$R_{0}(1+a x)^{\xi-1} \frac{\partial c}{\partial t}=\frac{\partial}{\partial x}\left(D_{0}(1+a x)^{\xi+1} \frac{\partial c}{\partial x}-u_{0}(1+a x)^{\xi} c\right)$   (2)

The Eq. (2) takes the advection-dispersion equation of the papers [31] and [14] for ξ=1 and ξ=-1, respectively. In present paper we have considered that ξ can take the values for ξ=0 and ξ=1. When ξ=0, the groundwater velocity is constant while dispersion is linear function of space and retardation factor is inversely proportional to linear function of space. For ξ=1, dispersion is squarely proportional to groundwater velocity which is linear function of space and retardation factor is reduced to a constant. Initially, concentration distribution is taken uniform throughout the domain and is represented by following condition Eq. (3). Input source of varying nature is defined mathematically by following Eqns. (4a, b) or (5a, b). The Eq. (6) refers that concentration gradient is equal to zero at other end of the domain. Mathematically, initial and boundary conditions for proposed problem may be written as:

$c(x, t)=c_{i} ; t=0 x \geq 0$  (3)

$\left\{\begin{array}{l}-D(x, t) \frac{\partial c}{\partial x} \\ +u(x, t) c\end{array}\right\}=\left\{\begin{array}{l}u_{0}\left(c_{0}+\alpha\left[\frac{t}{n}\right]\right) ; 0<t \leq t_{0} \\ x=0 \\ 0 ; t>0\end{array}\right.$   (4a-4b)

Or

$\left\{\begin{array}{l}-D_{0}(1+a x)^{\xi+1} \times \\ \frac{\partial c}{\partial x}+u_{0}(1+a x)^{\xi} c\end{array}\right\}=\left\{\begin{array}{l}u_{0}\left(c_{0}+\alpha\left[\frac{t}{n}\right]\right) ; 0<t \leq t_{0} \\ x=0 \\ 0 ; t>0\end{array}\right.$   (5a-5b)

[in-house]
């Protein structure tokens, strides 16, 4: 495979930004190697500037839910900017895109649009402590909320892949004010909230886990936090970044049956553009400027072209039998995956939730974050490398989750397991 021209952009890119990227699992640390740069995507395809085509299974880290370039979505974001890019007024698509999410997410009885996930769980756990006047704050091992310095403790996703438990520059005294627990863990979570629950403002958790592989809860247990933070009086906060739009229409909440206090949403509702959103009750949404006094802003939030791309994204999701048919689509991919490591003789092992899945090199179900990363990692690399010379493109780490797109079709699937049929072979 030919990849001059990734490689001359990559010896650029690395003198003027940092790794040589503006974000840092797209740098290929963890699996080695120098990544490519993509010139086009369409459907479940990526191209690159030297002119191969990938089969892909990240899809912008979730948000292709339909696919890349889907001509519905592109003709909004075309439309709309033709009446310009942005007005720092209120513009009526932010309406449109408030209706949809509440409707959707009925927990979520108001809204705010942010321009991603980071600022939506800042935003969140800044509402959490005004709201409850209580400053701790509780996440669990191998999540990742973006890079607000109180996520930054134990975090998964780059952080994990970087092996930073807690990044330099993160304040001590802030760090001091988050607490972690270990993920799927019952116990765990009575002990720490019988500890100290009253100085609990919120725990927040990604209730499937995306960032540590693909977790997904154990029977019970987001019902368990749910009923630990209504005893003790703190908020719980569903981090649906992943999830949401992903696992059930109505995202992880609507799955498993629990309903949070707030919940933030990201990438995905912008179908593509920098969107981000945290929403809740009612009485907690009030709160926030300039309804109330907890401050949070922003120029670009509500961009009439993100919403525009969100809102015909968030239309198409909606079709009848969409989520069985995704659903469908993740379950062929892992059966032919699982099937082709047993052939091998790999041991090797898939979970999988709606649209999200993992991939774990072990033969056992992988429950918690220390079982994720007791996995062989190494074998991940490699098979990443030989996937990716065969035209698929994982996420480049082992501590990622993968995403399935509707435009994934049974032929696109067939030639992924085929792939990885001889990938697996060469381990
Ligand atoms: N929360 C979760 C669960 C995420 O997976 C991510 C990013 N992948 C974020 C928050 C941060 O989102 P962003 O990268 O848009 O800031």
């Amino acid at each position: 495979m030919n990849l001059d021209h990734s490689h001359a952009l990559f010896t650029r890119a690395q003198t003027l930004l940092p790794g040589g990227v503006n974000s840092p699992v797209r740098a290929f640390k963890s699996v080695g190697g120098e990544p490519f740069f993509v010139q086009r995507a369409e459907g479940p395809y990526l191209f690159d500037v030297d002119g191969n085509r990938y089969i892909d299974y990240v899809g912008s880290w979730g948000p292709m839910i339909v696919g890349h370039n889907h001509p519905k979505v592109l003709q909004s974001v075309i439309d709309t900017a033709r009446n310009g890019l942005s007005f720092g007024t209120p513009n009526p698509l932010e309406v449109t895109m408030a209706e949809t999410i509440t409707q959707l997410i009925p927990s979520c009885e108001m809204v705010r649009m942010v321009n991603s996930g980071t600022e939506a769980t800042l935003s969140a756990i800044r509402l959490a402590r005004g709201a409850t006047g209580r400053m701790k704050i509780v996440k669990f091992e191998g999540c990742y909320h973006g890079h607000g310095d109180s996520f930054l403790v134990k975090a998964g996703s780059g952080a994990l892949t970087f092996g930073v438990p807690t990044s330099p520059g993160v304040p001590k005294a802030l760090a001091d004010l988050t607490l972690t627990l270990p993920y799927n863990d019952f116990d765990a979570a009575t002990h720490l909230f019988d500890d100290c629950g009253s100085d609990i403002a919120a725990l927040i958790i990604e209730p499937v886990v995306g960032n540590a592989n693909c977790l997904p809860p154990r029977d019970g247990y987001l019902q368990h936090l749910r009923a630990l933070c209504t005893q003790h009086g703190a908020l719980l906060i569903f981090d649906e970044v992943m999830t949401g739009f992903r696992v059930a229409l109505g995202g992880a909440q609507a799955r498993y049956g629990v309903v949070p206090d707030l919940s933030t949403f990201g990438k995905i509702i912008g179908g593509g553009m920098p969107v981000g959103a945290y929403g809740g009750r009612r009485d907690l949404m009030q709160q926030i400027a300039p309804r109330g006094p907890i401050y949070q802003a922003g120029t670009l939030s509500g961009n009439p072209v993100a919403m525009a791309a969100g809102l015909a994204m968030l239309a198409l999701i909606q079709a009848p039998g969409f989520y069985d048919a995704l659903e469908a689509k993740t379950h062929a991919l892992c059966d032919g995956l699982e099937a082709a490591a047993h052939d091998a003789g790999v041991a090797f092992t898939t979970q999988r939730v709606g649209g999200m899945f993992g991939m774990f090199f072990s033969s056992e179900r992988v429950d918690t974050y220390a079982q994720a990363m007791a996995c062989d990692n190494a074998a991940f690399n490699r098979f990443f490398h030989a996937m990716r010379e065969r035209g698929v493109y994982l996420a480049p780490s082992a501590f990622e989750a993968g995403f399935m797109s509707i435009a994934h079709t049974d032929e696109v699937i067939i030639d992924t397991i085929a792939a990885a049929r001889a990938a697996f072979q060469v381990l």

$\frac{\partial c(x, t)}{\partial x}=0, x \rightarrow \infty, t \geq 0$  (6)

where, [] represents least integer function. a[ML-3] is a parameter which regulates the step-size increment in input concentration or extra flow in per n years over the previous n year’s slot within the time less than or equal to t0. In present study, n is taken a positive integer.

3. Analytical Solution

Now introducing a new space variable, X with the transformation as:

$X=\frac{1}{a} \log (1+a x)$ or $x=\frac{1}{a}\{\exp (a X)-1\}$   (7)

It is obvious that X=0 at x=0 and X>0 when x>0.

Using transformation in Eq. (7), Eqns. (2)-(6) may be written as:

$R_{0} \frac{\partial c}{\partial t}=D_{0} \frac{\partial^{2} c}{\partial X^{2}}-\left(u_{0}-D_{0} \xi a\right) \frac{\partial c}{\partial X}-u_{0} \xi a c$

Or,

$R_{0} \frac{\partial c}{\partial t}=D_{0} \frac{\partial^{2} c}{\partial X^{2}}-w_{0} \frac{\partial c}{\partial X}-\mu_{1} c$  (8)

where, $w_{0}=u_{0}-D_{0} \xi a$ and $u_{1}=u_{0} \xi a$

$c(X, t)=c_{i} ; t=0, X>0$   (9)

$\left\{\begin{array}{l}-D_{0} e^{\xi a X} \times \\ \frac{\partial c}{\partial X}+u_{0} e^{\xi a X} c\end{array}\right\}=\left\{\begin{array}{l}u_{0}\left(c_{0}+\alpha\left[\frac{t}{n}\right]\right) ; 0<t \leq t_{0} \\ X=0 \\ 0 ; t>0\end{array}\right.$  (10a-10b)

$\frac{\partial c(X, t)}{\partial X}=0 ; X \rightarrow \infty, t \geq 0$  (11)

In order to remove convective term from Eq. (8), we apply following transformation:

$c(X, t)=k(X, t) \exp \left[\frac{w_{0}}{2 D_{0}} X-\frac{1}{R_{0}}\left(\frac{w_{0}^{2}}{4 D_{0}}+\mu_{1}\right) t\right]$  (12)

where, k(X, t) is a new dependent variable depending on space and time.